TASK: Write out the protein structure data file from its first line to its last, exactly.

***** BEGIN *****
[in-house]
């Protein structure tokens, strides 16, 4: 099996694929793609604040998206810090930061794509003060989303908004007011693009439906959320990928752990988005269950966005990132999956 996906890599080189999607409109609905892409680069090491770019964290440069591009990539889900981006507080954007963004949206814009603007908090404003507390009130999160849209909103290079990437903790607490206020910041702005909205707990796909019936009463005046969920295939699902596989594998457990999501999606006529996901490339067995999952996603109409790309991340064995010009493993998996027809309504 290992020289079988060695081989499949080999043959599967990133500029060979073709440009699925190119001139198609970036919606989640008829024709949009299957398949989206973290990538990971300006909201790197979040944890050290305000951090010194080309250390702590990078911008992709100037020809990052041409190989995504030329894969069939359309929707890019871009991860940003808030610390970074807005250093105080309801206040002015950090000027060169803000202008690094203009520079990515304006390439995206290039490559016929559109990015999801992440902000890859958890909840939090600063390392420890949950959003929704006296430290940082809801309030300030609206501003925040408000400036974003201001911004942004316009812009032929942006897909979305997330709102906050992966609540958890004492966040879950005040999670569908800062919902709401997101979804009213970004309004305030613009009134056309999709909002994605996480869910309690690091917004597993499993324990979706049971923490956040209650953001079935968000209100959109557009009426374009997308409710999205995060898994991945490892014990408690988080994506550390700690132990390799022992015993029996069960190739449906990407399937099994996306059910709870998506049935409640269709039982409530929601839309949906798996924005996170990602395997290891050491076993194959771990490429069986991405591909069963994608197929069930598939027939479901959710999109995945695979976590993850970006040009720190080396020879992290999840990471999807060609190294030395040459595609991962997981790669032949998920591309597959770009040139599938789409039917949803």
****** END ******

[in-house]
């Protein structure tokens, strides 16, 4: 099996694929793609604040998206810090930061794509003060989303908004007011693009439906959320990928752990988005269950966005990132999956 996906890599080189999607409109609905892409680069090491770019964290440069591009990539889900981006507080954007963004949206814009603007908090404003507390009130999160849209909103290079990437903790607490206020910041702005909205707990796909019936009463005046969920295939699902596989594998457990999501999606006529996901490339067995999952996603109409790309991340064995010009493993998996027809309504 290992020289079988060695081989499949080999043959599967990133500029060979073709440009699925190119001139198609970036919606989640008829024709949009299957398949989206973290990538990971300006909201790197979040944890050290305000951090010194080309250390702590990078911008992709100037020809990052041409190989995504030329894969069939359309929707890019871009991860940003808030610390970074807005250093105080309801206040002015950090000027060169803000202008690094203009520079990515304006390439995206290039490559016929559109990015999801992440902000890859958890909840939090600063390392420890949950959003929704006296430290940082809801309030300030609206501003925040408000400036974003201001911004942004316009812009032929942006897909979305997330709102906050992966609540958890004492966040879950005040999670569908800062919902709401997101979804009213970004309004305030613009009134056309999709909002994605996480869910309690690091917004597993499993324990979706049971923490956040209650953001079935968000209100959109557009009426374009997308409710999205995060898994991945490892014990408690988080994506550390700690132990390799022992015993029996069960190739449906990407399937099994996306059910709870998506049935409640269709039982409530929601839309949906798996924005996170990602395997290891050491076993194959771990490429069986991405591909069963994608197929069930598939027939479901959710999109995945695979976590993850970006040009720190080396020879992290999840990471999807060609190294030395040459595609991962997981790669032949998920591309597959770009040139599938789409039917949803």